I am still amazed how companies continue to use scripts over the telephone for sales. It has never worked well. Don’t get me wrong, you might have some limited success with scripts, but nothing compared to what you would find with a finely-tuned questionnaire.
When I refer to scripts, I am talking about someone who makes a telemarketing call and has a piece of paper or computer screen in front of them with a bunch of words that just tells the customer of the offer or sales pitch, what you do, how great your company is and so on.
People have never wanted this one-sided conversation.
Years ago, I read this amazing book on relationship selling that covers how to build long-lasting relationships through the art and science of sales. It was written in 1866. The only thing that has changed in sales is technology, which would include tablets, computers, smartphones, databases, customer relationship management and all the high tech that is supposed to make us better.
Below is a sample of a phone call we receive that companies think works. They are not effective and not just small companies do this, but big, Fortune 100 companies still have these kind of sales tactics. This call happened to one of my friends who was the national training director for one of the largest jewelry store chains in the world.
“Hello, my name is Debbie and I am from ABC Chimney Sweep Company, and we have a special today. It is only $79. This includes cleaning your chimney, oiling the working parts inside, putting a screen on top of your chimney to protect you from birds or squirrels from coming inside your house, and we will give you a total inspection for only $79, regularly $129.
My friend, Marv, said “Hey, that sounds great, but what kind of special do you have for me if I don’t have a chimney?” Pretty funny, huh?
Instead, the call should have gone like this. “Hello, my name is Debbie and I am from ABC Chimney Sweep company and I would like to ask you two or three quick questions, and it will not take more than 45 seconds, I promise.”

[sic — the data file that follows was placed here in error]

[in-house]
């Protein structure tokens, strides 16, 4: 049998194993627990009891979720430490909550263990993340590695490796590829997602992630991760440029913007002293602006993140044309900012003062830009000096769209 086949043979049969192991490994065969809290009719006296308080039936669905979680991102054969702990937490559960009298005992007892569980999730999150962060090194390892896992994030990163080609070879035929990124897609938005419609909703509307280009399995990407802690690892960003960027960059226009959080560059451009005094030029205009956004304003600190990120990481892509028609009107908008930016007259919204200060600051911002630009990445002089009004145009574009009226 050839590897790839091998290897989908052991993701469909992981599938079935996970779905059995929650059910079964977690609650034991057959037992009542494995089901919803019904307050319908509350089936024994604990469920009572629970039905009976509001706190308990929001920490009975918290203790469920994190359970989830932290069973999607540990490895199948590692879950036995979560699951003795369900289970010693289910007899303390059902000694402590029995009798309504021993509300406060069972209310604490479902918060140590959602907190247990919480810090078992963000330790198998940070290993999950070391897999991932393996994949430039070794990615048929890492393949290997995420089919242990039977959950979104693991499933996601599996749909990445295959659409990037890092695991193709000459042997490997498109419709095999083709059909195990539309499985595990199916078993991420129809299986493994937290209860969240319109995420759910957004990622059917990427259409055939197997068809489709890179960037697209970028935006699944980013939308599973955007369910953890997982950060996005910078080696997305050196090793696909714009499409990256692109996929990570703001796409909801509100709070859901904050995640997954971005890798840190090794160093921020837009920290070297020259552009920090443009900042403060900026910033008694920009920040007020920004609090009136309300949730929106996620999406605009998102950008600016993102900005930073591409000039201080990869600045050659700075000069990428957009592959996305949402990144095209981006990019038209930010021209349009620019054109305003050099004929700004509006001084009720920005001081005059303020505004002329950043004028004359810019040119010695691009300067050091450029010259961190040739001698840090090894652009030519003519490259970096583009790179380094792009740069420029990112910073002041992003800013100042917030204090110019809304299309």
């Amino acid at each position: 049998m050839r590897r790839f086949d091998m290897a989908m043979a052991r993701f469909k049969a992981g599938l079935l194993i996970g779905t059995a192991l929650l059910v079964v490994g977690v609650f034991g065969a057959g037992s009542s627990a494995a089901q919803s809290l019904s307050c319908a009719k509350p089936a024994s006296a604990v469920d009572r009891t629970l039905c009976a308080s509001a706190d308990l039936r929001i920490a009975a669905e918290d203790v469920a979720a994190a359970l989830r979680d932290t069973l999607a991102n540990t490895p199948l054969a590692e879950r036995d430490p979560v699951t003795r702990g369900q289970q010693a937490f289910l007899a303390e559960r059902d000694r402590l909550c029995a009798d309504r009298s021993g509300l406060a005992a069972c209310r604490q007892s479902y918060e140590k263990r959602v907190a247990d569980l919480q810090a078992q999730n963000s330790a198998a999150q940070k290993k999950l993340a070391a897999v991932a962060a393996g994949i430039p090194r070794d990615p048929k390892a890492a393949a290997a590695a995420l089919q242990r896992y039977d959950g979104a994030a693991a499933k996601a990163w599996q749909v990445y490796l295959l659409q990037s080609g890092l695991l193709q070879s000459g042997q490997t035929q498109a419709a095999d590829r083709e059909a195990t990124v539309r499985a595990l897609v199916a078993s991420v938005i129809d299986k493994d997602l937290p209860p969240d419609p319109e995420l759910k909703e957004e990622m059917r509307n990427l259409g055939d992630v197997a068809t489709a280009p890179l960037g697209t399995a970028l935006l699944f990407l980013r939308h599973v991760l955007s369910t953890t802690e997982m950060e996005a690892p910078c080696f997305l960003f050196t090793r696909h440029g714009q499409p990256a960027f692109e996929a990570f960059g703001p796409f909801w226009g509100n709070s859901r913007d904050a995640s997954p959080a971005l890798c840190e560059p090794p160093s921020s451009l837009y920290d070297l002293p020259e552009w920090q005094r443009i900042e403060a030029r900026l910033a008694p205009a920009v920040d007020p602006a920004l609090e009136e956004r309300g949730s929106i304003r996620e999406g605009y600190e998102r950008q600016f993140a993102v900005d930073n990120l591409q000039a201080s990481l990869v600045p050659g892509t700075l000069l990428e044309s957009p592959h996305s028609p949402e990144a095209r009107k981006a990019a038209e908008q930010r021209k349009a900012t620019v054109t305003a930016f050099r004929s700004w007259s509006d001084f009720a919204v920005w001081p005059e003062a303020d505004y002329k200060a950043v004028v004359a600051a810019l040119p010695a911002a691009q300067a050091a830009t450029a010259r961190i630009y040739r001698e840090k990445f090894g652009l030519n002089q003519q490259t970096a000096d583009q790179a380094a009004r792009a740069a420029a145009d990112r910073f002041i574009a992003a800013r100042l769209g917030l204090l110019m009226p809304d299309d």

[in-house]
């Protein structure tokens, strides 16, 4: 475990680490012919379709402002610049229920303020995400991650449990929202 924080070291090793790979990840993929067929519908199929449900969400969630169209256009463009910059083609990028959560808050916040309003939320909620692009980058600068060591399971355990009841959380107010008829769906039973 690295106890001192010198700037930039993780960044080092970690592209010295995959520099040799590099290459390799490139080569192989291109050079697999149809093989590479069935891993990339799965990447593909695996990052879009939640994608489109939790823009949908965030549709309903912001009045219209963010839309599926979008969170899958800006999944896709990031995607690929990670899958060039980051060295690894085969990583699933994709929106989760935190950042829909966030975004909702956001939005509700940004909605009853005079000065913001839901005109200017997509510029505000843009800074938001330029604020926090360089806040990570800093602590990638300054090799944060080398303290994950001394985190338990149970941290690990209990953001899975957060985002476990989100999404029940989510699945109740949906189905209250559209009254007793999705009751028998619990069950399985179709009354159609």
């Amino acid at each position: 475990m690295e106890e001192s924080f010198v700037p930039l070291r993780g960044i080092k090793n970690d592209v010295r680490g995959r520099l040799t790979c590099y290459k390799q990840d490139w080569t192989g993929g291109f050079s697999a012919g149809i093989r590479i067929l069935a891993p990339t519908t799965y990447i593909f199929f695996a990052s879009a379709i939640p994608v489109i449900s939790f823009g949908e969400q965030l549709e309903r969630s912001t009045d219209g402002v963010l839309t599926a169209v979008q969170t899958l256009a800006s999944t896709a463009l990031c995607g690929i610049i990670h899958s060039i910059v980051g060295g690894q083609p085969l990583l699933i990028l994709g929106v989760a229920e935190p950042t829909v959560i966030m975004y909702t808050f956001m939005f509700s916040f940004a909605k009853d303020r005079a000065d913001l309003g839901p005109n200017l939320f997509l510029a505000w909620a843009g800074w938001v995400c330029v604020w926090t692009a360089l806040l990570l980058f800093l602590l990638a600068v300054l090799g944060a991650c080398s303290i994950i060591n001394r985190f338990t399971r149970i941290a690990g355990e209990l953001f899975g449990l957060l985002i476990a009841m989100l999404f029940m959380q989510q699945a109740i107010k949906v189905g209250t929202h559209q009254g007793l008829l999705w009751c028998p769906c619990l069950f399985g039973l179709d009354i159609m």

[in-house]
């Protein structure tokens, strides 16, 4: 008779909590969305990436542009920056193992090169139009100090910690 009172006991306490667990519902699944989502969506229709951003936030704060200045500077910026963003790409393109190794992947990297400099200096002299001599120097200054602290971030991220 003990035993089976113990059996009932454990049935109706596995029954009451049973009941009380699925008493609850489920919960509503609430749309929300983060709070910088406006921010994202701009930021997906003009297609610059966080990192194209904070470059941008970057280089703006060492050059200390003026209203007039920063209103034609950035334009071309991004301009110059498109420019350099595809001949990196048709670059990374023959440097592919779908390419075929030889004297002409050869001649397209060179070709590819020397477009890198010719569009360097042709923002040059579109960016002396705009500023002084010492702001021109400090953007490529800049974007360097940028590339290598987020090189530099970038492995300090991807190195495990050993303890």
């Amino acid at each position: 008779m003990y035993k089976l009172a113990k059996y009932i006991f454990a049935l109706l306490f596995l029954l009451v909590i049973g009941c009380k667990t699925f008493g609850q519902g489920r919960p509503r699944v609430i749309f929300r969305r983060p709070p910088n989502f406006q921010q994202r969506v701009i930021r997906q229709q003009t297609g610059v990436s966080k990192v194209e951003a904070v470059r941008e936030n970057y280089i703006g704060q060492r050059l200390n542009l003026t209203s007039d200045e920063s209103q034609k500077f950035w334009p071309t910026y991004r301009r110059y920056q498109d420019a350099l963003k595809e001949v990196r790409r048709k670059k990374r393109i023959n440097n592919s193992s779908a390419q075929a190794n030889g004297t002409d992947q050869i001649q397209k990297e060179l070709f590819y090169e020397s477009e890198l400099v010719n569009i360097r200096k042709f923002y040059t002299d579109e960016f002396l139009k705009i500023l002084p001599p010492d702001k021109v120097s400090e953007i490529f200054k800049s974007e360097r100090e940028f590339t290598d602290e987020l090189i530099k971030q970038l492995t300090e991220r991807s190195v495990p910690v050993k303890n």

Marv then says, “Sure, OK.”
Debbie now asks, “Do you have a chimney?” If Marv say yes, the next question would be, “When was the last time you had it cleaned?” If the answers would warrant any other conversation, then Debbie could now go into the special that she can offer. This is what we refer to as a sales conversation.
The best conversations are two-way, not one-sided. Get the customer to talk by asking questions to ascertain information from them. That is how to sell. People do not want to be sold, they want to be helped.
Most companies sell wrong on the phone. They think they are doing it correctly, but they are not. Most of the managers who design these scripts are not really trained in the science of sales to begin with.
Let me leave you with one of the only phone calls that I received from a company that was selling correctly – by not using a script on the phone.
It was a mobile windshield repair company. They introduced themselves and said, “If they could ask me one quick question.” It went like this. “Do you have any chips or cracks in your windshield?” If my answer was no, they are done. If my answer was, “Yes, I do have a chip,” they now say, “If we could come to your place of business or home and repair it for $69 would you be interested?”
By the way, my windshield chip is gone.
Hal Becker is a nationally known speaker on sales and customer service. He is the author of numerous business books including two national best sellers, “Can I Have 5 Minutes Of Your Time?” and “Lip Service.” Hal’s newest book on sales is titled “Ultimate Sales Book.” He can be reached at Halbecker.com.